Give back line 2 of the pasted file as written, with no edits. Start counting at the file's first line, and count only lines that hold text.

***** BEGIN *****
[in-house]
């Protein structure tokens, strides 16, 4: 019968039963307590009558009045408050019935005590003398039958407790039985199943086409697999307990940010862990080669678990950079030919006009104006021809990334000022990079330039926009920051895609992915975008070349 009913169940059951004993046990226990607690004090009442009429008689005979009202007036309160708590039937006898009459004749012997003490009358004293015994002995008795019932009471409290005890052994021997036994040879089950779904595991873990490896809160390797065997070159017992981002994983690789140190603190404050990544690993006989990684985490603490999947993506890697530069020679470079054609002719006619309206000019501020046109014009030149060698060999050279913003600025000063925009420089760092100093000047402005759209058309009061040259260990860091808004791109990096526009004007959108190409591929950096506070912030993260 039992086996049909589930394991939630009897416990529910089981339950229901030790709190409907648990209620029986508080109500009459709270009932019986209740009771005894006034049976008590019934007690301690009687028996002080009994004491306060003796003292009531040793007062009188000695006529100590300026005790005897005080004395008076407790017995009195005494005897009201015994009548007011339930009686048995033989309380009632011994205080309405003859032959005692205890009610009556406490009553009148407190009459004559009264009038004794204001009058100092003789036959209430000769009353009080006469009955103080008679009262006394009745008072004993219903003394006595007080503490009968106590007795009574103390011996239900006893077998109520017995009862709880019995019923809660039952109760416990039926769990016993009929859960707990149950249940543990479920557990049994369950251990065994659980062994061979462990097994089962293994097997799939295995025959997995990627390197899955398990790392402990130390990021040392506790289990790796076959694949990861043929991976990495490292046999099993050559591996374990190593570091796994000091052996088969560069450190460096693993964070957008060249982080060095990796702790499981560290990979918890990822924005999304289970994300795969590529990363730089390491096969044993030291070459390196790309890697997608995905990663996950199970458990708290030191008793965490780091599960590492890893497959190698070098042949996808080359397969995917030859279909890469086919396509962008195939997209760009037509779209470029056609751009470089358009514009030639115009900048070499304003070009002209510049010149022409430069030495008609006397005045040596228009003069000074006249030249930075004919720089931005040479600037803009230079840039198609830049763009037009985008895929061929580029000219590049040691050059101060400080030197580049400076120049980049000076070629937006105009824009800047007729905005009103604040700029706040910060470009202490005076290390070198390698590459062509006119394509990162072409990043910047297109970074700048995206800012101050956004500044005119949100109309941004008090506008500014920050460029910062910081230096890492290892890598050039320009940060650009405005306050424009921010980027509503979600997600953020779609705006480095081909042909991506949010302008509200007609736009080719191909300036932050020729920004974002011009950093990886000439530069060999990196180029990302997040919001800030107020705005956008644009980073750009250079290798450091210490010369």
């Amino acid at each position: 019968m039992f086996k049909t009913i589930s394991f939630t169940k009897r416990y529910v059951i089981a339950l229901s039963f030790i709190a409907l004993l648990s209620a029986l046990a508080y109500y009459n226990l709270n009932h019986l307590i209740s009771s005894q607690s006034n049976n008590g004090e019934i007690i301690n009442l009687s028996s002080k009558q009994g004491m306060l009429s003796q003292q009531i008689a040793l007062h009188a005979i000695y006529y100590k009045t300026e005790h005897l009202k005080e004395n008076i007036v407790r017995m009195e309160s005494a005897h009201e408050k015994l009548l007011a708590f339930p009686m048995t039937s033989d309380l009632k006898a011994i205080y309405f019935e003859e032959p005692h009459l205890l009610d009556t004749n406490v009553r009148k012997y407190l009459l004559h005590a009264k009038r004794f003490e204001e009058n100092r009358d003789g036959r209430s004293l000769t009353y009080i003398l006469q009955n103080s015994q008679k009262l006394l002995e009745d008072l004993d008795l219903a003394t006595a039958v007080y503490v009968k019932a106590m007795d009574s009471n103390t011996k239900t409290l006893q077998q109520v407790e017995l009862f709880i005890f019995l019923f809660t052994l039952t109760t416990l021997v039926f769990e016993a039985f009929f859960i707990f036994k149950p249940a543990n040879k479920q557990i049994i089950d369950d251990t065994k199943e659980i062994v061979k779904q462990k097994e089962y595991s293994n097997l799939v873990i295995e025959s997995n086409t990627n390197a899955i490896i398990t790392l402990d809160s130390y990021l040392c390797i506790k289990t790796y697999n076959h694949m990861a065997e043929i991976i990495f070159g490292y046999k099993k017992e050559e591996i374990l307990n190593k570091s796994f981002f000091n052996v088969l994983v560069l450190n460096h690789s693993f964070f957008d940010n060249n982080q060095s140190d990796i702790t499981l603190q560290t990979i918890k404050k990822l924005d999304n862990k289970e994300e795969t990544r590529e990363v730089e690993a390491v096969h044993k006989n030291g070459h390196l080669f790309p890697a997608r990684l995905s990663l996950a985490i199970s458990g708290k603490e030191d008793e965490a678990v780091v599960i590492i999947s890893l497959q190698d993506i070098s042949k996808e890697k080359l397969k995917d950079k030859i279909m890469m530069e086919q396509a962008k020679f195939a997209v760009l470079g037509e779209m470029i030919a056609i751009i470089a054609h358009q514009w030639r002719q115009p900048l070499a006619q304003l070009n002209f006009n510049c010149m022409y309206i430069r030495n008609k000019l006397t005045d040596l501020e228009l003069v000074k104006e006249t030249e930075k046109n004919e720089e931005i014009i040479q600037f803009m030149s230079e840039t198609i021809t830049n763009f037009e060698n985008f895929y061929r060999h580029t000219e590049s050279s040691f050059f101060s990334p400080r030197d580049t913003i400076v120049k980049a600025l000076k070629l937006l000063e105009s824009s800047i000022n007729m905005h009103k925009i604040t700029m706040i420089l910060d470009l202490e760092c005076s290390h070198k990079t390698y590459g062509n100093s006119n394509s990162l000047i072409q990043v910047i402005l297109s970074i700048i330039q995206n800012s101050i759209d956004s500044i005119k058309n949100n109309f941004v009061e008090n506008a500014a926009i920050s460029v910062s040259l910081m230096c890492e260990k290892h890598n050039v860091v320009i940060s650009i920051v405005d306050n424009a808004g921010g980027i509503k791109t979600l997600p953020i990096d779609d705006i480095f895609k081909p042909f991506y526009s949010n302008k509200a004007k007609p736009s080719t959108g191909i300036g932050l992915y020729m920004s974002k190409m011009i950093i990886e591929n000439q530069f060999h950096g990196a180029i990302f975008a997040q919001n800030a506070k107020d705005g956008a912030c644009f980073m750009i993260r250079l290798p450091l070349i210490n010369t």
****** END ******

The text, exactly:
């Protein structure tokens, strides 16, 4: 019968039963307590009558009045408050019935005590003398039958407790039985199943086409697999307990940010862990080669678990950079030919006009104006021809990334000022990079330039926009920051895609992915975008070349 009913169940059951004993046990226990607690004090009442009429008689005979009202007036309160708590039937006898009459004749012997003490009358004293015994002995008795019932009471409290005890052994021997036994040879089950779904595991873990490896809160390797065997070159017992981002994983690789140190603190404050990544690993006989990684985490603490999947993506890697530069020679470079054609002719006619309206000019501020046109014009030149060698060999050279913003600025000063925009420089760092100093000047402005759209058309009061040259260990860091808004791109990096526009004007959108190409591929950096506070912030993260 039992086996049909589930394991939630009897416990529910089981339950229901030790709190409907648990209620029986508080109500009459709270009932019986209740009771005894006034049976008590019934007690301690009687028996002080009994004491306060003796003292009531040793007062009188000695006529100590300026005790005897005080004395008076407790017995009195005494005897009201015994009548007011339930009686048995033989309380009632011994205080309405003859032959005692205890009610009556406490009553009148407190009459004559009264009038004794204001009058100092003789036959209430000769009353009080006469009955103080008679009262006394009745008072004993219903003394006595007080503490009968106590007795009574103390011996239900006893077998109520017995009862709880019995019923809660039952109760416990039926769990016993009929859960707990149950249940543990479920557990049994369950251990065994659980062994061979462990097994089962293994097997799939295995025959997995990627390197899955398990790392402990130390990021040392506790289990790796076959694949990861043929991976990495490292046999099993050559591996374990190593570091796994000091052996088969560069450190460096693993964070957008060249982080060095990796702790499981560290990979918890990822924005999304289970994300795969590529990363730089390491096969044993030291070459390196790309890697997608995905990663996950199970458990708290030191008793965490780091599960590492890893497959190698070098042949996808080359397969995917030859279909890469086919396509962008195939997209760009037509779209470029056609751009470089358009514009030639115009900048070499304003070009002209510049010149022409430069030495008609006397005045040596228009003069000074006249030249930075004919720089931005040479600037803009230079840039198609830049763009037009985008895929061929580029000219590049040691050059101060400080030197580049400076120049980049000076070629937006105009824009800047007729905005009103604040700029706040910060470009202490005076290390070198390698590459062509006119394509990162072409990043910047297109970074700048995206800012101050956004500044005119949100109309941004008090506008500014920050460029910062910081230096890492290892890598050039320009940060650009405005306050424009921010980027509503979600997600953020779609705006480095081909042909991506949010302008509200007609736009080719191909300036932050020729920004974002011009950093990886000439530069060999990196180029990302997040919001800030107020705005956008644009980073750009250079290798450091210490010369």